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Lantern combines an Ikea lamp, laser projector and Android Things to create a connected projector that explores the relationships between surfaces and content.
Note - as of January 2022 Android Things has been discontinued. We are leaving this project up as the hardware steps will still work to create a connected projector, powered by a Raspberry Pi. To display content on the projector you would now need to install Linux on the Pi and create your own content to display. For example launching a full screen web browser and projecting web apps.
It was originally built around the concept of ‘channels’ – mini apps that can be configured through the companion app, connect to data feeds online and display a projected UI.
Here are some channels we made:
Rather than insisting that every object in our home and office become 'smart', Lantern imagines a future where projections are used to present ambient, relevant UI around everyday objects. And, as opposed to a screen, when they're no longer needed, the projected UI simply fades away.
At the heart of Lantern is Android Things, a new operating system from Google, designed for embedded devices and the Internet of Things. Android Things makes it way easier to write software for connected devices, especially for mobile developers that are already familiar with Android!The build
Lantern is built as an Ikea hack using the IKEA Tertial lamp, off-the-shelf parts, a 3D-printed enclosure and our open-source software.
Don't worry If you've never used Android Things before. We'll walk you through the process to get up and running in no time.
Check out the parts list below - once you've printed the housing and have all the parts, it should be about a 60 minute build from start to finish.
- (1x) IKEA Tertial Lamp US | UK
- (1x) 10mm x 2m Braided cable sheath US | UK
- (4x) Cable ties US | UK
- (6x) M2 x 4mm Self tapping screws US | UK
- (3x) M2.2 x 8mm Self tapping screws US | UK
- (5x) M3 x 20mm Self tapping screws US | UK
- (2x) M4 8mm Thumb screws US | UK
- (2x) M4 10mm Threaded inserts US | UK
- (1x) UO Smart Beam Projector US | UK
- (1x) Raspberry Pi 3 Model B US | UK
- (1x) Raspberry Pi V2 Camera (optional) US | UK
- (1x) Adafruit ADXL345 accelerometer US | UK
- (4x) Female to female jumper cables (75mm) US | UK
- (1x) MicroSD card (greater than 2GB) US | UK
- (1x) Right-angle Micro-HDMI to HDMI US | UK
- (2x) Right-angle (down) Micro-USB extension cable US | UK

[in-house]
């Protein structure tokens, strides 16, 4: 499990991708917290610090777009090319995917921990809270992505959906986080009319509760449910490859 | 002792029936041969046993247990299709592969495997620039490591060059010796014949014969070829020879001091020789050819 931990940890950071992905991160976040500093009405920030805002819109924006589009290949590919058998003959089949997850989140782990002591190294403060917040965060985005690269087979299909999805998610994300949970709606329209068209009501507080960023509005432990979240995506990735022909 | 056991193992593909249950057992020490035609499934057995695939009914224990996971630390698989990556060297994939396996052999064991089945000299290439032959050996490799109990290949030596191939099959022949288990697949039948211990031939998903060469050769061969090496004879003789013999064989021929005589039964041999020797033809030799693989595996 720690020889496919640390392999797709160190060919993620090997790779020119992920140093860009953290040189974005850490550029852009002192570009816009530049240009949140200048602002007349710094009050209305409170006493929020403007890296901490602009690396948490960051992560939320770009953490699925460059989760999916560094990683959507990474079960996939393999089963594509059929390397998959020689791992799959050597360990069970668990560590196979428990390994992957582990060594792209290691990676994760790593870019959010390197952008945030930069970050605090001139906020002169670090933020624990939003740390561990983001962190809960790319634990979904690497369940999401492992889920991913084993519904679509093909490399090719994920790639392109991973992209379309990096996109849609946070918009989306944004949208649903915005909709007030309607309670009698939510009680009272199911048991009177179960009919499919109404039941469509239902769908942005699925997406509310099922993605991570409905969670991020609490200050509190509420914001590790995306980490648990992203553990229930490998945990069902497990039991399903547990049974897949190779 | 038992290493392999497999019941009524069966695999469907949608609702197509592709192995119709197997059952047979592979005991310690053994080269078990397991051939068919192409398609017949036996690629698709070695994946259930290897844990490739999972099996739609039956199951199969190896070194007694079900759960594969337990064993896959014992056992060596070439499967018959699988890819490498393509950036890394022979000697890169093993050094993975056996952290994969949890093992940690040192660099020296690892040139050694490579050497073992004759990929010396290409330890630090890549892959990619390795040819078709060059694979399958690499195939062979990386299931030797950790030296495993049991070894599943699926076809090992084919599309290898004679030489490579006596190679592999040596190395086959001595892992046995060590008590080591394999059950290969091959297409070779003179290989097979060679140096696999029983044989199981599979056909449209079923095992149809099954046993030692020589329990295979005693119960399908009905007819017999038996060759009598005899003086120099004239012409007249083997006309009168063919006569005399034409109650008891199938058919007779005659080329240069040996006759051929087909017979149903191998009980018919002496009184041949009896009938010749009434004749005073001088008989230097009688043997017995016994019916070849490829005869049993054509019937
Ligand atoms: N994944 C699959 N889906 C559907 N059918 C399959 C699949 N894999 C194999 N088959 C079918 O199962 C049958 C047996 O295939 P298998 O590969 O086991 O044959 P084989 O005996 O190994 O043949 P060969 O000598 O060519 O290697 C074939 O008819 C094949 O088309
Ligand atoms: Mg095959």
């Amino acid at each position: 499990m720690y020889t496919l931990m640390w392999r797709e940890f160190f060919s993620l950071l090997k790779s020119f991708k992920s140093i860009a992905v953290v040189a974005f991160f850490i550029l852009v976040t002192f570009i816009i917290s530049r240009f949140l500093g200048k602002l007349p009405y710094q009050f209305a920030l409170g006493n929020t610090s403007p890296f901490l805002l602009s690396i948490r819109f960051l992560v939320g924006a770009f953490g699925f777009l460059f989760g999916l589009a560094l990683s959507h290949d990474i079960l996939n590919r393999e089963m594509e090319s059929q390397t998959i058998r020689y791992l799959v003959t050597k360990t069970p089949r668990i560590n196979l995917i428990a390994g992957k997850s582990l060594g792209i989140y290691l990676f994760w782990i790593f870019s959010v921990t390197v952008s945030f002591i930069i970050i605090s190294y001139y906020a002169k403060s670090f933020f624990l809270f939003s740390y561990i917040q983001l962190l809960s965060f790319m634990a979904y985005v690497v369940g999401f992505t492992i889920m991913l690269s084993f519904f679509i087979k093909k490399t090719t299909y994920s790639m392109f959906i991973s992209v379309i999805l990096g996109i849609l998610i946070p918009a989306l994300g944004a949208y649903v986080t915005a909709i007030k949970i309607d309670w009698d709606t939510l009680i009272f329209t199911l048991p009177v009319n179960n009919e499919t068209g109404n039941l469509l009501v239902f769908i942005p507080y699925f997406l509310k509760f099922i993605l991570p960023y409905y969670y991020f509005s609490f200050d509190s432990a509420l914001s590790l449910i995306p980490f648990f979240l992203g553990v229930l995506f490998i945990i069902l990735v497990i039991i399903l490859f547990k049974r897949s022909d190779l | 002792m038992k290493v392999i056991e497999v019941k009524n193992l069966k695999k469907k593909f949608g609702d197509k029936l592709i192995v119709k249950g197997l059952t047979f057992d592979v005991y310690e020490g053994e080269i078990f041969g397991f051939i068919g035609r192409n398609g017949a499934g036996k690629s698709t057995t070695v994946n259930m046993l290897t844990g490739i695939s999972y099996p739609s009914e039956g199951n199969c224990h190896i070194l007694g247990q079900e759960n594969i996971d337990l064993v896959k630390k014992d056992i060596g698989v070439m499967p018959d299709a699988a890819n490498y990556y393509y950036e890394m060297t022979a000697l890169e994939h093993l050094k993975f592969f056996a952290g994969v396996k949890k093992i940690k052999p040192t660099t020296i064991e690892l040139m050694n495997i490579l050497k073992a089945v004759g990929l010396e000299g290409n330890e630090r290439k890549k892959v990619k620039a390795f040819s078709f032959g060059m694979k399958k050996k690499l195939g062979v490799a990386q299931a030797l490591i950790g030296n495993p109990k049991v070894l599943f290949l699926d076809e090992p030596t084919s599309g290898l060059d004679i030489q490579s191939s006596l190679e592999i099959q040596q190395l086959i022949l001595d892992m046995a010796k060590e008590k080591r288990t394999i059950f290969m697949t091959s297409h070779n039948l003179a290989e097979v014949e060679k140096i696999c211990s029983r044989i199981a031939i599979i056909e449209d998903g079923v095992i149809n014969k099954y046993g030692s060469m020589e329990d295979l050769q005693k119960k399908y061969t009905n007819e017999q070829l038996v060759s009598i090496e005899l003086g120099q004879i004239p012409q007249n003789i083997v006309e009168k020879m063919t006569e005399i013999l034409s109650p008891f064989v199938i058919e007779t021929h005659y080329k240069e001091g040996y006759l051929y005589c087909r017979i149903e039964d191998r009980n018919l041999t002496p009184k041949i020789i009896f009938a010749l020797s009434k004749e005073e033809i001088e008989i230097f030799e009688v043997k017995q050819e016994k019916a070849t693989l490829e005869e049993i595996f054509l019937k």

- (2x) Anker Powerline Micro-USB 6ft cable US | UK
- (1x) Anker 2-Port USB power adapter US | UK
Tools you’ll need
- Screwdriver (cross-head, types PH1, PH0)
- Rasp file (+Vice optional)
- Protractor or digital angle ruler
- Rough sandpaper ~80 grit
- Soldering iron + solder (knife head optional)
- Snips (for cutting lamp wire, cable ties)
- Hex key 4 (for lamp grub screw + inserts size 4)
- Small pointy thing like bradawl or screwdriver to undo bulb clips
1. Remove the cable
First, we will remove the power cord from the lamp. Loosen the screws on the side and then cut the cord near the lamp head. Pull it out through the metal arms.
2. Remove bulb attachment
Using a hex key, remove the screw holding the cable in place.
Insert a small screwdriver through the side of the lamp head. Gently pry the plastic tabs to free the socket. It may be a bit tricky to get it loose.
Turn the lamp head over and remove the plastic screw holding the socket in place. You can now remove the socket.
3. Modding the lamp arm
Unscrew the lamp head from the arm and remove the plastic clip at the end.
File the corner down to a round 'quarter-circle' radius.
4. Clip the arrow head
Unscrew the lamp head from the arm. Remove all parts from the metal extension.
File the edges of the metal clip so they all are smooth and parallel.
5. File plastic spacer
Take the plastic spacer that was removed with the metal extension. Using sandpaper, file it down to approximately 4.5 mm on both ends.
Filing down the plastic piece will allow the clamp to grip the metal better. This will prevent the head slipping over time.
6. Tighten those screws
Tighten all the screws on the lamp so it’s nice and stiff to move around.Chapter 2: 3D printing the enclosure
1. Measure your lamp angle
Each lamp is different so the CAD model will need to be adjusted. Using a protractor or a digital angle ruler, measure the angle between the dimples and the lamp arm.
2. Get the CAD
Open the CAD model in OnShape (free for open source projects). It’s a public document so make a copy for you to adjust.
3. Adjust the CAD
Click the Sketch titled ‘EDIT THIS - arm pilot holes’. Select the measurement highlighted above and change the number to the angle you measured in Step 1. This will rotate the features accordingly.
4. Export your model
For each of the three parts, right click on the part name and click Export. Use the following settings:
- Format: STL
- STL format: Binary
- Units: Millimeter
- Resolution: Fine
- Options: Download
5. Print it